Drop in Lung Cancer Deaths Attributed to Decrease in Cigarette Smoking
The death rate for lung cancer is declining at a faster pace than in previous years, according to a study published on August 11, 2014, by the National Cancer Institute.
In an analysis of nearly 500,000 lung cancer patients older than 35 years, it was found that the lung cancer rate had fallen by approximately 12%. While not drawing a direct correlation, the researchers postulated that the result is likely due to decreased prevalence in smoking over an extended time period now being reflected in the mortality rate.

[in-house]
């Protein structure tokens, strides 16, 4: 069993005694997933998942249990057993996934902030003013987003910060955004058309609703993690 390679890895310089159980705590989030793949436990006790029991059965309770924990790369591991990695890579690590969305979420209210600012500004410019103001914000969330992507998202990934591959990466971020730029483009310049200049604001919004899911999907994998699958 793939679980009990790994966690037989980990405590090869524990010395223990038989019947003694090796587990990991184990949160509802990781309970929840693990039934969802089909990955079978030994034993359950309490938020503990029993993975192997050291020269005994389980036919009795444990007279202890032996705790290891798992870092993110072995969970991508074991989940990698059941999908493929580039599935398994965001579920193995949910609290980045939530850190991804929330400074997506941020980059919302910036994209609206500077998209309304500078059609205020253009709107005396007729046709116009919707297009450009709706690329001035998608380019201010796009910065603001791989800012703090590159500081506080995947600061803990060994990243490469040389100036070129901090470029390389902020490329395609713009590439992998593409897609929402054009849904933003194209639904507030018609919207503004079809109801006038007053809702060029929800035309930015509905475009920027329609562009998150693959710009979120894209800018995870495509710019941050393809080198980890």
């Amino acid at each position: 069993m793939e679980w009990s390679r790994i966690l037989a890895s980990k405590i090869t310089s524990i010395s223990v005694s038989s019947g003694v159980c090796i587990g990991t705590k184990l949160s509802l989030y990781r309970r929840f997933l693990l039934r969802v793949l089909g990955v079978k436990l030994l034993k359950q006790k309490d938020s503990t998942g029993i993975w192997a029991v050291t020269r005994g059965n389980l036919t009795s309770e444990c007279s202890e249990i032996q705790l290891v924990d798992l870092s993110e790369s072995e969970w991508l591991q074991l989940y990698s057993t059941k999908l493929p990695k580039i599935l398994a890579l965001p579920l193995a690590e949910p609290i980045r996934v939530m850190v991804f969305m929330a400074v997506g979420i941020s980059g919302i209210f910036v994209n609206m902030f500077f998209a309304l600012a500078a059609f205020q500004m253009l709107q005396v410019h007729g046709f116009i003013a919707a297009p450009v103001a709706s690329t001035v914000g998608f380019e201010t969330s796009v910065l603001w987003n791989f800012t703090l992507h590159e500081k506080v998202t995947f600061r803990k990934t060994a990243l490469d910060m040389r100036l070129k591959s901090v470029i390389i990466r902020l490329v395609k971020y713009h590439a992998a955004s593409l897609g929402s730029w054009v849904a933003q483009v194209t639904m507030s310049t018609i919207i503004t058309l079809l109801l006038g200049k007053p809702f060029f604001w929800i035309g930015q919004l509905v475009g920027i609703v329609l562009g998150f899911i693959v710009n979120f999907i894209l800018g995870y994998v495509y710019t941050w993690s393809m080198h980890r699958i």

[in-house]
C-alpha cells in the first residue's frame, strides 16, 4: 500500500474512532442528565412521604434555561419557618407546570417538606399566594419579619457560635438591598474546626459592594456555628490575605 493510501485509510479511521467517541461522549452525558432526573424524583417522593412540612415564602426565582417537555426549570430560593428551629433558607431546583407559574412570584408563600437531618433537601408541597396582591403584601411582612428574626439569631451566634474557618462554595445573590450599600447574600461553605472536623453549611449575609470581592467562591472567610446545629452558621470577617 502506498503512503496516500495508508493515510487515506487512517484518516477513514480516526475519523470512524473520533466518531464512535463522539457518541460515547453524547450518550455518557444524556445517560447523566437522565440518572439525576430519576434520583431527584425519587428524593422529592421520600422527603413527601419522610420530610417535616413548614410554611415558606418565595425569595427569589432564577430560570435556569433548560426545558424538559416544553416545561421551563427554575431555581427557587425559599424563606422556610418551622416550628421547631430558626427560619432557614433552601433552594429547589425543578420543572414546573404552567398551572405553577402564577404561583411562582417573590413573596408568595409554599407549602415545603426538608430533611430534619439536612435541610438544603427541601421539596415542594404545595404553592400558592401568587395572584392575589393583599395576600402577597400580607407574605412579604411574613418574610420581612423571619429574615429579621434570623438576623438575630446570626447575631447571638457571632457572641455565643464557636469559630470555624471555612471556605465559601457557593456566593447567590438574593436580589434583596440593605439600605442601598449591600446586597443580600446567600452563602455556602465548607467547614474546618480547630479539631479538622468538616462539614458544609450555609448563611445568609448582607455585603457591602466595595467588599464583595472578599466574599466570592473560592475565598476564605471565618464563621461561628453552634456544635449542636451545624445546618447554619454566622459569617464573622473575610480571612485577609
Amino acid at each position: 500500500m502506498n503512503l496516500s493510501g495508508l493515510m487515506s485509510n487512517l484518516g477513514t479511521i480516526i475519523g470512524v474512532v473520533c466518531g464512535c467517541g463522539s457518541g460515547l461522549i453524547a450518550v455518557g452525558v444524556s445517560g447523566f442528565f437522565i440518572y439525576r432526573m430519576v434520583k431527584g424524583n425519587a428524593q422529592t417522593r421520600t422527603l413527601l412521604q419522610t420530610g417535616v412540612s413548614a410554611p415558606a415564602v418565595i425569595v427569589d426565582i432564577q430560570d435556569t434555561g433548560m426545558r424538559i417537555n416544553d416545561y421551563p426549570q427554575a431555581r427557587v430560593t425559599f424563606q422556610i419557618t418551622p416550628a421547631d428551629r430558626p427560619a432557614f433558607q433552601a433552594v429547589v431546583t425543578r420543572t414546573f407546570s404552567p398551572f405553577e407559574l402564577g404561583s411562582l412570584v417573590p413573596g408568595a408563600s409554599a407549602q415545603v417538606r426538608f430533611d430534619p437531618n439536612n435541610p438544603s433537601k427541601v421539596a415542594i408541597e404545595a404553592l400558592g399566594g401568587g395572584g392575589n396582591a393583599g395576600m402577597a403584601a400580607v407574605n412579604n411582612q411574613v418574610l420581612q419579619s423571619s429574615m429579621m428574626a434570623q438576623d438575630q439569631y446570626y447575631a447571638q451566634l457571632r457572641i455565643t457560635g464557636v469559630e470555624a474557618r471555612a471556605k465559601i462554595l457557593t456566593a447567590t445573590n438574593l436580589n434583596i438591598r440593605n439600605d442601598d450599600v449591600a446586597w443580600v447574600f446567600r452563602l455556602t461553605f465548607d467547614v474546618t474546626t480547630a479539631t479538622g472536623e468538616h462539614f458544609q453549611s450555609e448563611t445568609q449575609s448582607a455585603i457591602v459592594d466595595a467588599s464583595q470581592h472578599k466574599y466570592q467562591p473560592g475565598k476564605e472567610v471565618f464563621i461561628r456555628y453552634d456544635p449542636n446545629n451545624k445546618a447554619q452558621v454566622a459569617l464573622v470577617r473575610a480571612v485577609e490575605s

The drop in the lung cancer death rate drove an overall decrease in deaths from all cancers combined over the 35-year time period.
The lung cancer death rate for men declined 1.9% per year from 1993 to 2005, and then dropped 2.9% per year between 2005 and 2010. The lung cancer death rate for women fell 1.4% each year from 2004 to 2010.
The death rate in women between 1995 and 2004, however, increased by 0.3% per year during that time period. The study noted that the lesser drop in lung cancer death rates in females was most likely attributable to a later decrease in cigarette smoking rates among women.